Fired for calling in due to lack of childcare – Missouri
With the company I worked at we had a point system. If you called in it was a point or you received points for dress code, ect. I worked nights and couldn’t find a sitter for my daughter (I live in an area where I have no friends or family and daycare closes at 6 pm) so I had to call in. I was terminated because I called in too many times. Can I still get unemployement?
It’s is going to depend Anonymous. The first thing that strikes me about what you said is that you worked nights and you couldn’t find a sitter. It probably strikes me first because my experience trained me to look for ways to argue in favor of an employer such as:
If you accepted the job knowing it was nights it follows that finding adequate reliable childcare was your responsibility .. not the employers.
This is not to say you can’t overcome what I think may be a weakness, but only you know the details about why you couldn’t secure adequate childcare and why it should not be considered misconnduct … which by the way is defined by Missouri as:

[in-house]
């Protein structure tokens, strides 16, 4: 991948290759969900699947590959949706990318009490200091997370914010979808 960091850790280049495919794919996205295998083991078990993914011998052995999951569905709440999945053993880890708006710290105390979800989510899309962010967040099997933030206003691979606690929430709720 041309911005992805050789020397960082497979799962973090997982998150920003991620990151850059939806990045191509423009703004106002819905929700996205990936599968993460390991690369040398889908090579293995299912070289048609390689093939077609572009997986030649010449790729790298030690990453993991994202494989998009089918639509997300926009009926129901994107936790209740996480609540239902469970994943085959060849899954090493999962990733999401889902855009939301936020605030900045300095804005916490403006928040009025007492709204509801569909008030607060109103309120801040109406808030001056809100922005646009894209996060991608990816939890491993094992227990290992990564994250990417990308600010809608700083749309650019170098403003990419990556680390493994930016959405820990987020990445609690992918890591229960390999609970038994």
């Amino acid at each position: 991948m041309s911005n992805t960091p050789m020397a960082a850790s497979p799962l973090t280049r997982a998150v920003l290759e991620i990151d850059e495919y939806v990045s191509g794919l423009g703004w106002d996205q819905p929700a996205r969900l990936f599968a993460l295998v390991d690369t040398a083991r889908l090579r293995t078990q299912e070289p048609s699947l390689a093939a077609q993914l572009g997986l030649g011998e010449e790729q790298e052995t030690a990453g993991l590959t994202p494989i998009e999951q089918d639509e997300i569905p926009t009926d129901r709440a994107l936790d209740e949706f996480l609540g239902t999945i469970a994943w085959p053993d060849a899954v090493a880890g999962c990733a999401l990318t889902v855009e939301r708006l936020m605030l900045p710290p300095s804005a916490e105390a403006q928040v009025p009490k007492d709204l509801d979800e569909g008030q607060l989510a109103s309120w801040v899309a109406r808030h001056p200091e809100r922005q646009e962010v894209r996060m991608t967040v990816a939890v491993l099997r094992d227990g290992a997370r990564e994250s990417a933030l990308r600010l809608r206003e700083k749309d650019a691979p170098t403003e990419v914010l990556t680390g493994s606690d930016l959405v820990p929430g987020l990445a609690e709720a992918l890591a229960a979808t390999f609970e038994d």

An act of wanton or willful disregard of the employerâs interest, a deliberate violation of the employerâs rules, a disregard of standards of behavior which the employer has the right to expect of his or her employee, or negligence in such degree or recurrence as to manifest culpability, wrongful intent or evil design, or show an intentional and substantial disregard of the employerâs interest or of the employeeâs duties and obligations to the employer.
Missouri states this about absence from work:
“Absences due to illness or family emergency are absences caused through no fault of Employee and as such cannot be willful misconduct, especially if properly reported to Employer.’ Garden View Care Center, Inc., v. Labor and Industrial Relations Commission, 848 S.W.2d 603, 606 (Mo. App. E.D. 1993).
One of the things you do have going for you is the point system, if this type of system does not incorporate some type of allowance for removing points for infractions that would not be considered misconduct … they become an obstacle the employer has to overcome.
So it would depend on the circumstances. How many times you called in etc. I think you should address each point as a separate circumstance and focus on the ones that individually should not be considered good cause to be discharged… per Missouri’s definition of misconduct.